There is an old saying that says, “the fortune is in the follow-up.” The saying is actually pretty accurate. Follow-ups have the potential to influence a customer’s overall experience with your company. How frequently you follow-up and the quality of your follow-ups can be beneficial - or detrimental - to your MSP’s long-term success.
This phrase may sound familiar to you: “You don’t get a second chance to make a first impression.” There have been countless psychological studies that have shown how important it is to put your best foot forward when you first meet someone if you want to leave a positive, lasting impression.
Business has always been something that benefits from a close professional relationship. A relationship like this can be challenging to accomplish, however, as it usually requires some deliberate and meaningful action by the business. There are some methods that you can use to encourage this kind of relationship between your clients and your business.
As an MSP, your company sells your products and services to other businesses - the typical nature of the business-to-business sector. And, as a business yourself, you probably understand this concept: time is money. You don’t want to waste this valuable resource in any way.
If you speak to the owner of any business, they will tell you that they’ll accept referrals that come their way. Most likely, they’ve already done so if they’ve been around long enough and are keeping their current clientele happy. It makes sense - what business would turn down a potential lead that they didn’t have to spend their marketing dollars toward trying to acquire in the first place?
As a company with a business-to-business delivery model, your marketing is very different than that you see on television. You may feel as though you’re speaking different languages - and yet their messages are the ones that stick in your head. Don’t worry, there’s a very good reason that this is happening, and a way that you can give your own marketing a boost with it as well.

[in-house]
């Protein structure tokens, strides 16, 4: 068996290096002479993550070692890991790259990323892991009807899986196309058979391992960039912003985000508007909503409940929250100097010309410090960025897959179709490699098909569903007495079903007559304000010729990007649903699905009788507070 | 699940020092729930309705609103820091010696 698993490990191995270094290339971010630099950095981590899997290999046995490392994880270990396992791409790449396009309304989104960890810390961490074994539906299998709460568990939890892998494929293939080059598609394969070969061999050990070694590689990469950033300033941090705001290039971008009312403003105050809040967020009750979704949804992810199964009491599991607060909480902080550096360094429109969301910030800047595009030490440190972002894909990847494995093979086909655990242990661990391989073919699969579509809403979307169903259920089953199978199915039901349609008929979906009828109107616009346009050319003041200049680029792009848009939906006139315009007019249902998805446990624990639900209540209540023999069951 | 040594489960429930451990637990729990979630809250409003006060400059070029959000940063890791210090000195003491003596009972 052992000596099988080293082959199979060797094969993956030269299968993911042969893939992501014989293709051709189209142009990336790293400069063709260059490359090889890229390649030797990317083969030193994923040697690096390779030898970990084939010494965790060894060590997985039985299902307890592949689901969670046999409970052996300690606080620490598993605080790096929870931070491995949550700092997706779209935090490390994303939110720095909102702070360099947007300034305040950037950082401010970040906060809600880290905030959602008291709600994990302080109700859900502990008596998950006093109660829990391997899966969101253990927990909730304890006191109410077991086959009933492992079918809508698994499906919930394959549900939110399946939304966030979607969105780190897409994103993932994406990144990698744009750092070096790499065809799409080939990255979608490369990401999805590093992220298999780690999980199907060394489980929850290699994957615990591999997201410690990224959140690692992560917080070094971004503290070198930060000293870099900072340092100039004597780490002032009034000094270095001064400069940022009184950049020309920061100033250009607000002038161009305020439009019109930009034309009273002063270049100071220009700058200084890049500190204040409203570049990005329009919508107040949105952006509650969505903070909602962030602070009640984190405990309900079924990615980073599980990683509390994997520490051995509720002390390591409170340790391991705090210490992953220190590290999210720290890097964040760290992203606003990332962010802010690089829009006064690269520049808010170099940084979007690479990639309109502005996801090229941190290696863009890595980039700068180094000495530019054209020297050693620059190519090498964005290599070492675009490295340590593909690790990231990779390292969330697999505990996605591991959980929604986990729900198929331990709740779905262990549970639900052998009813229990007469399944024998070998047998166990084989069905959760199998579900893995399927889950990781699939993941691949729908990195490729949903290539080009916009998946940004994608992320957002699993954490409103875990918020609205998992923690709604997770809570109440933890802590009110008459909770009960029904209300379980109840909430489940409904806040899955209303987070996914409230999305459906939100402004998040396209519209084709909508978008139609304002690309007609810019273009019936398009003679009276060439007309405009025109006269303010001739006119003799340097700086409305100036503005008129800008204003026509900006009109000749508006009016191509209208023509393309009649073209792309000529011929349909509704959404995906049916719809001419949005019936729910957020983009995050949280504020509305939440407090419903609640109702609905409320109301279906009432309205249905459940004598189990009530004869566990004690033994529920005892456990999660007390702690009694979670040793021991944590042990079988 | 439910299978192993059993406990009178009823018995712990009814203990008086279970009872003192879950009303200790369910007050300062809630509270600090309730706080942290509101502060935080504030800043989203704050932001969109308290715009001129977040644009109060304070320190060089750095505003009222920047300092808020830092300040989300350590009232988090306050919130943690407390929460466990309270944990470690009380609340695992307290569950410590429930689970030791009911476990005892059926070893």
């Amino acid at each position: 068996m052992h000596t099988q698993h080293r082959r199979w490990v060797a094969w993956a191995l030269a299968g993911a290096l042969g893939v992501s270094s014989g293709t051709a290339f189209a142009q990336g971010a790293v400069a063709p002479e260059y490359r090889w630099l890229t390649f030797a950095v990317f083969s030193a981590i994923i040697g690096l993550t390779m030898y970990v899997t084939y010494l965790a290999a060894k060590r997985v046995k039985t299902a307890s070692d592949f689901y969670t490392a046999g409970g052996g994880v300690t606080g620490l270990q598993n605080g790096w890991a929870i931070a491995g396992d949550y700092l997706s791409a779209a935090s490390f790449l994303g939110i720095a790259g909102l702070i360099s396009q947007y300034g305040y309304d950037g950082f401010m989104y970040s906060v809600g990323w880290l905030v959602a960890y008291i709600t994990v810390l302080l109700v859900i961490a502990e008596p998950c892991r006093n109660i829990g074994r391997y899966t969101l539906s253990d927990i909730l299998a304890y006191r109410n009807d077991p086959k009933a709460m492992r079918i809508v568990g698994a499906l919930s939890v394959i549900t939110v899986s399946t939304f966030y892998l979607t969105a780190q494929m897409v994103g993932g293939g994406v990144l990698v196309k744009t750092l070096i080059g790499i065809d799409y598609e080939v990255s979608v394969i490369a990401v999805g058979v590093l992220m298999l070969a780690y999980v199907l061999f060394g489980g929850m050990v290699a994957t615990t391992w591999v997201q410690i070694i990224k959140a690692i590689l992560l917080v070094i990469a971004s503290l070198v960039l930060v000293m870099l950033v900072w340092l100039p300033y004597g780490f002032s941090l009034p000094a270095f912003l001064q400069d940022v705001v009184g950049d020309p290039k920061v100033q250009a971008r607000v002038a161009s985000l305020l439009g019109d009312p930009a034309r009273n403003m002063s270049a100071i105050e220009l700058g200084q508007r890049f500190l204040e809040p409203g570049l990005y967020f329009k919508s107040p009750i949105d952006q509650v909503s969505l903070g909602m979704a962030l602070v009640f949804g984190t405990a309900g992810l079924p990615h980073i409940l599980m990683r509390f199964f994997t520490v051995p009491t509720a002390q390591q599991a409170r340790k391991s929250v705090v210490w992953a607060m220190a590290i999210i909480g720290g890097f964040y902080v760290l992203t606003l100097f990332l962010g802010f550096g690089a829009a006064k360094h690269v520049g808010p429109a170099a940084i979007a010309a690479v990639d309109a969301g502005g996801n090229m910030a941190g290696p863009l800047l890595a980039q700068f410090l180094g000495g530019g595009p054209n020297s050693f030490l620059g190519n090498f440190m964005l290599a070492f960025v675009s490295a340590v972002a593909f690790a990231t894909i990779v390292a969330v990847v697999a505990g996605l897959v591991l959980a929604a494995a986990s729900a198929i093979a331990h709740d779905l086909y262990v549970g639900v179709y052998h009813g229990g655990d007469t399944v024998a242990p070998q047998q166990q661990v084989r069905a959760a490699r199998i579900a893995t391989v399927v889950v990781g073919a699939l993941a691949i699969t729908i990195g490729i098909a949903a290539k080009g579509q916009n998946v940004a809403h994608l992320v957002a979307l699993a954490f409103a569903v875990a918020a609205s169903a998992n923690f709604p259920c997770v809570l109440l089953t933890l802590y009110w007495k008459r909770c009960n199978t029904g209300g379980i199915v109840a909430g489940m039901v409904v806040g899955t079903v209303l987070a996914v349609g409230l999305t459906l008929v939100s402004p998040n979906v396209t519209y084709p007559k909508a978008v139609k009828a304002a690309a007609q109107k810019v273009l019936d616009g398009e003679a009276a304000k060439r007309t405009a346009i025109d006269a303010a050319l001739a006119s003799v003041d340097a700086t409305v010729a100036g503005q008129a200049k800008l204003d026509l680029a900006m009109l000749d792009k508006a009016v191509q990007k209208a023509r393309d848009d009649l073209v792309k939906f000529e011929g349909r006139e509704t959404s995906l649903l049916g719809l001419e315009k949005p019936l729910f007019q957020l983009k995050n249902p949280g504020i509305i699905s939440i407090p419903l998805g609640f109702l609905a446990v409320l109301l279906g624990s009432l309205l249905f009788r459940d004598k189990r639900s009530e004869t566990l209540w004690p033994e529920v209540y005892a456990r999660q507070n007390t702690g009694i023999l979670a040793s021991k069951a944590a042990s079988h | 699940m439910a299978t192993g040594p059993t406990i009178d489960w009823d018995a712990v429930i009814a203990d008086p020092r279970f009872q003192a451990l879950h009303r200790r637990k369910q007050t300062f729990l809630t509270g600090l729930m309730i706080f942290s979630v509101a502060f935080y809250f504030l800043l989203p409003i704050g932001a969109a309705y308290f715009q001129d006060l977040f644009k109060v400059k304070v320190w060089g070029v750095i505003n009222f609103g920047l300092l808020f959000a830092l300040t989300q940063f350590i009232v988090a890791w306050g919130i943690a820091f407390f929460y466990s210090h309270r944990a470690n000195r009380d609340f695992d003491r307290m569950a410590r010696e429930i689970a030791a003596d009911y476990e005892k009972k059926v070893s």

Small businesses are an integral part of the local community’s economy: they hire local people, and pay those people a wage that allows them to make purchases from businesses in the area. They serve the local businesses, and help them function through the products and services that they provide them.
You probably recall back in 2010 when BP’s oil rig failed, discharging what was estimated to be 210 million gallons of oil into the Gulf of Mexico, affecting somewhere between 2,500 to 68,000 square miles of water and coastlines. In addition to the financial burdens placed on the company (the EPA temporarily banning BP from seeking new contracts with the US government and a whopping $18.7 billion from fines - the largest corporate settlement in US history), the company’s reputation suffered - and, continues to suffer - due to poor reactions from management after the spill occurred.
The hugely popular series of novels A Song of Ice and Fire - and more pertinent to this blog, HBO’s hit series Game of Thrones - aren’t exactly full of the best role models. However, this doesn’t mean that there aren’t some lessons to be learned about leadership, and presenting yourself as someone to be followed and trusted. One character in particular presents these lessons especially well, and should be emulated (well, to a point) as you embrace your role as leader.
If you want long-term success for your business, you need to foster brand loyalty among your clients. The final part of our three-part blog series will walk you through doing just that, by turning your satisfied customers into delighted ones.